These images were taken on an arranged tour of the Hemerdon Mine site in 2012. For a day that held so much promise the weather was rubbish, cold, and wet, the photography did not really go to plan. The area was totally cleared in 2014 in preparation for the new Hemerdon Mine development, there was an extensive 1940’s processing mill which sadly was lost.
Hemerdon Tungsten Mine was discovered in 1867, the first real operation period was during the First World War when Tungsten was in short supply. The mine was worked as an opencast between 1918 and 1919 producing approximately 16,000 tonnes of ore. During the Second World War operations were resumed once again, a processing plant was erected in 1943 the remains of which were quite extensive but were demolished to make way for the new mine, the site finally closed in 1944.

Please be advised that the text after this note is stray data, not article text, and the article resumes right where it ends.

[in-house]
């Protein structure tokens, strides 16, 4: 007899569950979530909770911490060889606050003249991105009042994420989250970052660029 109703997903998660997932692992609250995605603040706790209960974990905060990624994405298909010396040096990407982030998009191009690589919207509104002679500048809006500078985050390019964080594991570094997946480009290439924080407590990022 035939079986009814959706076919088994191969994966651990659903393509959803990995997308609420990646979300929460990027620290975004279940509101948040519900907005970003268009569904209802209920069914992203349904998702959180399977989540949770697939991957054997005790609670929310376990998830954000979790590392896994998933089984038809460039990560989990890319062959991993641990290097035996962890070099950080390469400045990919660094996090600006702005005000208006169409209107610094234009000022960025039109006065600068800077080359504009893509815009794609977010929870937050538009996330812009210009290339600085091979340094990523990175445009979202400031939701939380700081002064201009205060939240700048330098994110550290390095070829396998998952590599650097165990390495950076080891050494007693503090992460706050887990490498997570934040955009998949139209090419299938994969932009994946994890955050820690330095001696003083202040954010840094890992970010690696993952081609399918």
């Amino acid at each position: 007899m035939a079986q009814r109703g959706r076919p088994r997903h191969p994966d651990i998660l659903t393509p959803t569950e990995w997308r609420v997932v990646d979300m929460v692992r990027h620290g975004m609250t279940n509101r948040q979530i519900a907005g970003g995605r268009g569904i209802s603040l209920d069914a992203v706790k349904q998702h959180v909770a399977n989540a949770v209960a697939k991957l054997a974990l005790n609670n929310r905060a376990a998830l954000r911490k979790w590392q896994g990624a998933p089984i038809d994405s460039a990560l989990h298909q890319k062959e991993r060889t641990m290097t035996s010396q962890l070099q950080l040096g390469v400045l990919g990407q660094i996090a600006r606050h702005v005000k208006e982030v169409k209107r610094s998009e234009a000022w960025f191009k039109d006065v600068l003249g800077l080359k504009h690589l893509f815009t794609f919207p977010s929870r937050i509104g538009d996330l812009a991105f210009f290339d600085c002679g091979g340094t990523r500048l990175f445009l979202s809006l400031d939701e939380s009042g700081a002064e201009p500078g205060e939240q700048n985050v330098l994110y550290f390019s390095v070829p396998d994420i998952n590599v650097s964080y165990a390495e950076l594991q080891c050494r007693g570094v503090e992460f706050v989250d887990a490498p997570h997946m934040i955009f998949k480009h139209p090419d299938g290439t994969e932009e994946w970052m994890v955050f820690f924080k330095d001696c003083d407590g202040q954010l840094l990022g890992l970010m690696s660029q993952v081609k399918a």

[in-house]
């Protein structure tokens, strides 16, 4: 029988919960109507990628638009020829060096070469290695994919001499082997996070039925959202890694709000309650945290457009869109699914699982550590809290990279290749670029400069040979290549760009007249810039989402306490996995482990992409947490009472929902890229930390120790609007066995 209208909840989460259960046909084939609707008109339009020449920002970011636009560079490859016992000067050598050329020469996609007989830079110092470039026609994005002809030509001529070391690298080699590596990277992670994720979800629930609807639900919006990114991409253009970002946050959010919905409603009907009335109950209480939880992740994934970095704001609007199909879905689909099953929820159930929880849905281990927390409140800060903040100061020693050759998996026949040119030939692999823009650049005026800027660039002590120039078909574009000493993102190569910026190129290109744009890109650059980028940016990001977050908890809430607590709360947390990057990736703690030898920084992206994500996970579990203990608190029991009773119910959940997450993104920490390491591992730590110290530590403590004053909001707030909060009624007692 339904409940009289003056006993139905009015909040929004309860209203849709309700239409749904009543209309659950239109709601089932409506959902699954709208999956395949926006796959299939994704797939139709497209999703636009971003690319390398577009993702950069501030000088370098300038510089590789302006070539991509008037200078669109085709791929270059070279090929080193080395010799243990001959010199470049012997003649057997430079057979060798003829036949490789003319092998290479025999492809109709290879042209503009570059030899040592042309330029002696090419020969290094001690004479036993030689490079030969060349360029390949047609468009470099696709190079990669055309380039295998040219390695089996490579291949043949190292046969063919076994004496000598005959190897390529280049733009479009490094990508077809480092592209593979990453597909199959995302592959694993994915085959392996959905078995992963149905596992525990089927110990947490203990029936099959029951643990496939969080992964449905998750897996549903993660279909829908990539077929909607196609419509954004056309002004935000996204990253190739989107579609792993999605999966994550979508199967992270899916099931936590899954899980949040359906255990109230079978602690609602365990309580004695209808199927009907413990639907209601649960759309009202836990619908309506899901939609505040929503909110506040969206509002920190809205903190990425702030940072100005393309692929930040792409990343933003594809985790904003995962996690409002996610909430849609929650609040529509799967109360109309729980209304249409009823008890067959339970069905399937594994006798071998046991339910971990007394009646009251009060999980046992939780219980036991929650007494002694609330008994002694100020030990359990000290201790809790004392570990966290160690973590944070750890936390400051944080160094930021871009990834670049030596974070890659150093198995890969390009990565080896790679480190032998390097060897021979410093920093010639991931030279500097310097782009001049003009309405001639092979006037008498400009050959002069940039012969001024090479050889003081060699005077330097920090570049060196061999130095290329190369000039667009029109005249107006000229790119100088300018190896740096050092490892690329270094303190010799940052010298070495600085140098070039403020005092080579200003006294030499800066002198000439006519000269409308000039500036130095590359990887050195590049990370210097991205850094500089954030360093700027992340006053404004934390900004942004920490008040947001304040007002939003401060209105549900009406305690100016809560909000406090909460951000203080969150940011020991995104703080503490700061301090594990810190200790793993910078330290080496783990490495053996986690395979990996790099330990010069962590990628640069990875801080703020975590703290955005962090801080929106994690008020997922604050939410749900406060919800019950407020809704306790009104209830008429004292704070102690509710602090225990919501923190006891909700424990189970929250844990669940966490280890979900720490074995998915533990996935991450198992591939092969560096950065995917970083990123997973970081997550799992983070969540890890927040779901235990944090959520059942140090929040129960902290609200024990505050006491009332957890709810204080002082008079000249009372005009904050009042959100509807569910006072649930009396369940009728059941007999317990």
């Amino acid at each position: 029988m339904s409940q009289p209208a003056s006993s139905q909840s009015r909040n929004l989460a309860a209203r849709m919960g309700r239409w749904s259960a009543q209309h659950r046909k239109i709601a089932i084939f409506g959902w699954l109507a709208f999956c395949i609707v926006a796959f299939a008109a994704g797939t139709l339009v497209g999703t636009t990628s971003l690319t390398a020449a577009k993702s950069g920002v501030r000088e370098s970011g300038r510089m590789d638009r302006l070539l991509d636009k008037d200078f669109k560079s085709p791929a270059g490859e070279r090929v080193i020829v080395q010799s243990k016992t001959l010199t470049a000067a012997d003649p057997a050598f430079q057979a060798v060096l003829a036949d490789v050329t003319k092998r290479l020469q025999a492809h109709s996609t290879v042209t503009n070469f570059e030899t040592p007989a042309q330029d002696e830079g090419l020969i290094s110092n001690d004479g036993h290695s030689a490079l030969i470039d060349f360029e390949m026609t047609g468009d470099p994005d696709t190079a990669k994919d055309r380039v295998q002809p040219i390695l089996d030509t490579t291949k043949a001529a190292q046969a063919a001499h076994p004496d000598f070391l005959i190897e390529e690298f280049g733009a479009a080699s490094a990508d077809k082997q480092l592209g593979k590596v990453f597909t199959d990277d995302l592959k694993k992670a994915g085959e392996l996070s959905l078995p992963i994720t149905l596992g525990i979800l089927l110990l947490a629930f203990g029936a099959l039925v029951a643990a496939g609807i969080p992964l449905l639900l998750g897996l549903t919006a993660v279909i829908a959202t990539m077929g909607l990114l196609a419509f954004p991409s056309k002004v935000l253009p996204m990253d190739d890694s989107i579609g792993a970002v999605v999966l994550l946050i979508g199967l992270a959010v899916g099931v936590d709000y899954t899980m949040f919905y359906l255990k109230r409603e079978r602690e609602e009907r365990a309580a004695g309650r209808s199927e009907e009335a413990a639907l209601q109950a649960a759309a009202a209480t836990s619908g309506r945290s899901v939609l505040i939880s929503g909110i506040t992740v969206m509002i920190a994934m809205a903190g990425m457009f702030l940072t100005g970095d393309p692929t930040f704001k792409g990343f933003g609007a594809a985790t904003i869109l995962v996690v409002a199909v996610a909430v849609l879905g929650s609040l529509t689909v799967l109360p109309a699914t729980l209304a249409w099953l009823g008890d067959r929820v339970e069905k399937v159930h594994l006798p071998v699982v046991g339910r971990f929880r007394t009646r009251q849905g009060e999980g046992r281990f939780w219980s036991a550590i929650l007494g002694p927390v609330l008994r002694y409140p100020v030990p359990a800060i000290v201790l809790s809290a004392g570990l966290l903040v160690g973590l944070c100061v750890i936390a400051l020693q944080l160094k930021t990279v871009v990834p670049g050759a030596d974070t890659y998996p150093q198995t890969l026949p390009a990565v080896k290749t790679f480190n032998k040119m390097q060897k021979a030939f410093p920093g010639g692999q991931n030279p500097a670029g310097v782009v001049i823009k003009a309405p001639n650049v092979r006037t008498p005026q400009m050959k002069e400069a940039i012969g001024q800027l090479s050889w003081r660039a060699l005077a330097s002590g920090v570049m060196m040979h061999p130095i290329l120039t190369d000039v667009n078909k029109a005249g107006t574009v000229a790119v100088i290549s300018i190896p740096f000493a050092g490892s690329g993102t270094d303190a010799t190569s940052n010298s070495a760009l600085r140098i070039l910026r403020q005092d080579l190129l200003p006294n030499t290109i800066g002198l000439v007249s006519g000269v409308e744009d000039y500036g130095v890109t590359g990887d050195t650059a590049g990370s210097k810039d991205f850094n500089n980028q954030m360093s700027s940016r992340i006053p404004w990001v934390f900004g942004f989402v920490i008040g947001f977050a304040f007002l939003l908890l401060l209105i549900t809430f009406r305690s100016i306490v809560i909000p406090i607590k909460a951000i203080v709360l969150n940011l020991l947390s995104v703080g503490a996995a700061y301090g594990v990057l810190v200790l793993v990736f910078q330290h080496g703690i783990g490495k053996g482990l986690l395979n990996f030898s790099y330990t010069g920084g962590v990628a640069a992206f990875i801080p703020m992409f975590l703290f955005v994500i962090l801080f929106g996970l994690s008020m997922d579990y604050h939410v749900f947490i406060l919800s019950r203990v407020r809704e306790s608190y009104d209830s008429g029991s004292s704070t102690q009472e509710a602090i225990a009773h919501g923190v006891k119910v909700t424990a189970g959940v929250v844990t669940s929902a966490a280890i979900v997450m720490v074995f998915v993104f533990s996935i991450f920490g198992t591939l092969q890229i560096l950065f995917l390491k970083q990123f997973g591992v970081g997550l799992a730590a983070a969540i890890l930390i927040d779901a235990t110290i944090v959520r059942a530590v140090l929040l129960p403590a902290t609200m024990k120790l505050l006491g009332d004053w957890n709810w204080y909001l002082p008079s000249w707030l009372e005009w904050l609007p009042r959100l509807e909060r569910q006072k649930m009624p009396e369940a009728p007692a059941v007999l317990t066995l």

There has been an interest in the Tungsten and Tin deposits for many years; in the 1980’s there was an extensive drilling program, this and other investigations indicated a deposit of over 45 million tonnes. The low values of the deposits and the low price of Tungsten at the time caused the project to be abandoned.
In recent years Wolf Minerals acquired the site in 2014, since then a processing plant has been constructed and the mine is in full operation. With indicated ore reserves in the region of 200 million tonnes of .02% Tin and .018% Wolfram it could be one of the top four largest producers in the world.
There was a second trip a few months after, when I have completed the images they will be added to this page.